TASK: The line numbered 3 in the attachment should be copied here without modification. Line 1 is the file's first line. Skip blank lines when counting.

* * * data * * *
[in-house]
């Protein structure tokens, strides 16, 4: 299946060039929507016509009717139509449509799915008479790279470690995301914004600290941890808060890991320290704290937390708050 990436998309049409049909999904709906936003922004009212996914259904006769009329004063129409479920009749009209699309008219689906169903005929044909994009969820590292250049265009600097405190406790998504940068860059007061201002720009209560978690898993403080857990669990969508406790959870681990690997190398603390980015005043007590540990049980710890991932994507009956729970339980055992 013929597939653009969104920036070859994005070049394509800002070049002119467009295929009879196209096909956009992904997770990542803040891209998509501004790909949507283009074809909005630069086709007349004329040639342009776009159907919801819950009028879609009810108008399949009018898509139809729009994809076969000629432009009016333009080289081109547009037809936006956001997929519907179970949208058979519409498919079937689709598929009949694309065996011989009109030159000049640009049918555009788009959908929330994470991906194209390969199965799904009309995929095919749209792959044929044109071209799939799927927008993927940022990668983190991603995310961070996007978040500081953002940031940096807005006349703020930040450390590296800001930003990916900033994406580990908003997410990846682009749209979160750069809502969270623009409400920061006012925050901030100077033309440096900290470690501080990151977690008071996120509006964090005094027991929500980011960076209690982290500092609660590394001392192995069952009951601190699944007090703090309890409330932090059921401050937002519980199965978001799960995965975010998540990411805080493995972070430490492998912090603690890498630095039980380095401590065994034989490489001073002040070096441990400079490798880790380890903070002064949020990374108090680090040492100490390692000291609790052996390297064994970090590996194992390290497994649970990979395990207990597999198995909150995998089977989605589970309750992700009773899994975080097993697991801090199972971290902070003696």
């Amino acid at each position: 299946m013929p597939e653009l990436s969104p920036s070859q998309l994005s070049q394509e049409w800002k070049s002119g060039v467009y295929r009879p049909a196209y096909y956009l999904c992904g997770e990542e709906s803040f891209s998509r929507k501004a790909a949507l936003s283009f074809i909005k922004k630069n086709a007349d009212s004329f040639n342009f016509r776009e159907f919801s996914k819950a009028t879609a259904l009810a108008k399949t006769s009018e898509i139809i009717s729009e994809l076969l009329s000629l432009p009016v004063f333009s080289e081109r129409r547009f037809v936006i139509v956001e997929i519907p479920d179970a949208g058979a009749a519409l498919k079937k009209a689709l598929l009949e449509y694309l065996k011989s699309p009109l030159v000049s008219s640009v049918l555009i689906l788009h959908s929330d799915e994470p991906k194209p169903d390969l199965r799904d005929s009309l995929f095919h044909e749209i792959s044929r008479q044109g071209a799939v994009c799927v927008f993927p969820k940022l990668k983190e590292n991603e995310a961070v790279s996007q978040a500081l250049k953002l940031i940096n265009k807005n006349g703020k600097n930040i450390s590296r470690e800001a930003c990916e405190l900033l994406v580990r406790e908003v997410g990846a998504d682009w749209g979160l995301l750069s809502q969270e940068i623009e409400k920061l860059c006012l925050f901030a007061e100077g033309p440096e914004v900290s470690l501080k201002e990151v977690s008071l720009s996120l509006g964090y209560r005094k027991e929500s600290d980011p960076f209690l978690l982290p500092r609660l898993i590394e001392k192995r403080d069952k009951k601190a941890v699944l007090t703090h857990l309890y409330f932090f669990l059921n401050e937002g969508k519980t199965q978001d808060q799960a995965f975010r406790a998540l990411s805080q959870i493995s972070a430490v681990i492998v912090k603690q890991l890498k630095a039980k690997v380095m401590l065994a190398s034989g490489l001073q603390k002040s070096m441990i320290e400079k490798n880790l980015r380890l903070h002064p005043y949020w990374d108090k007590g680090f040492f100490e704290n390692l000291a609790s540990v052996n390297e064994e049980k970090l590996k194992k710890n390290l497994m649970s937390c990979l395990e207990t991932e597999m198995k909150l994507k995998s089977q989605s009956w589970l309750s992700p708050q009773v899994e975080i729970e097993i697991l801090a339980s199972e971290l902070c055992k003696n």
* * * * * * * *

């Amino acid at each position: 299946m013929p597939e653009l990436s969104p920036s070859q998309l994005s070049q394509e049409w800002k070049s002119g060039v467009y295929r009879p049909a196209y096909y956009l999904c992904g997770e990542e709906s803040f891209s998509r929507k501004a790909a949507l936003s283009f074809i909005k922004k630069n086709a007349d009212s004329f040639n342009f016509r776009e159907f919801s996914k819950a009028t879609a259904l009810a108008k399949t006769s009018e898509i139809i009717s729009e994809l076969l009329s000629l432009p009016v004063f333009s080289e081109r129409r547009f037809v936006i139509v956001e997929i519907p479920d179970a949208g058979a009749a519409l498919k079937k009209a689709l598929l009949e449509y694309l065996k011989s699309p009109l030159v000049s008219s640009v049918l555009i689906l788009h959908s929330d799915e994470p991906k194209p169903d390969l199965r799904d005929s009309l995929f095919h044909e749209i792959s044929r008479q044109g071209a799939v994009c799927v927008f993927p969820k940022l990668k983190e590292n991603e995310a961070v790279s996007q978040a500081l250049k953002l940031i940096n265009k807005n006349g703020k600097n930040i450390s590296r470690e800001a930003c990916e405190l900033l994406v580990r406790e908003v997410g990846a998504d682009w749209g979160l995301l750069s809502q969270e940068i623009e409400k920061l860059c006012l925050f901030a007061e100077g033309p440096e914004v900290s470690l501080k201002e990151v977690s008071l720009s996120l509006g964090y209560r005094k027991e929500s600290d980011p960076f209690l978690l982290p500092r609660l898993i590394e001392k192995r403080d069952k009951k601190a941890v699944l007090t703090h857990l309890y409330f932090f669990l059921n401050e937002g969508k519980t199965q978001d808060q799960a995965f975010r406790a998540l990411s805080q959870i493995s972070a430490v681990i492998v912090k603690q890991l890498k630095a039980k690997v380095m401590l065994a190398s034989g490489l001073q603390k002040s070096m441990i320290e400079k490798n880790l980015r380890l903070h002064p005043y949020w990374d108090k007590g680090f040492f100490e704290n390692l000291a609790s540990v052996n390297e064994e049980k970090l590996k194992k710890n390290l497994m649970s937390c990979l395990e207990t991932e597999m198995k909150l994507k995998s089977q989605s009956w589970l309750s992700p708050q009773v899994e975080i729970e097993i697991l801090a339980s199972e971290l902070c055992k003696n």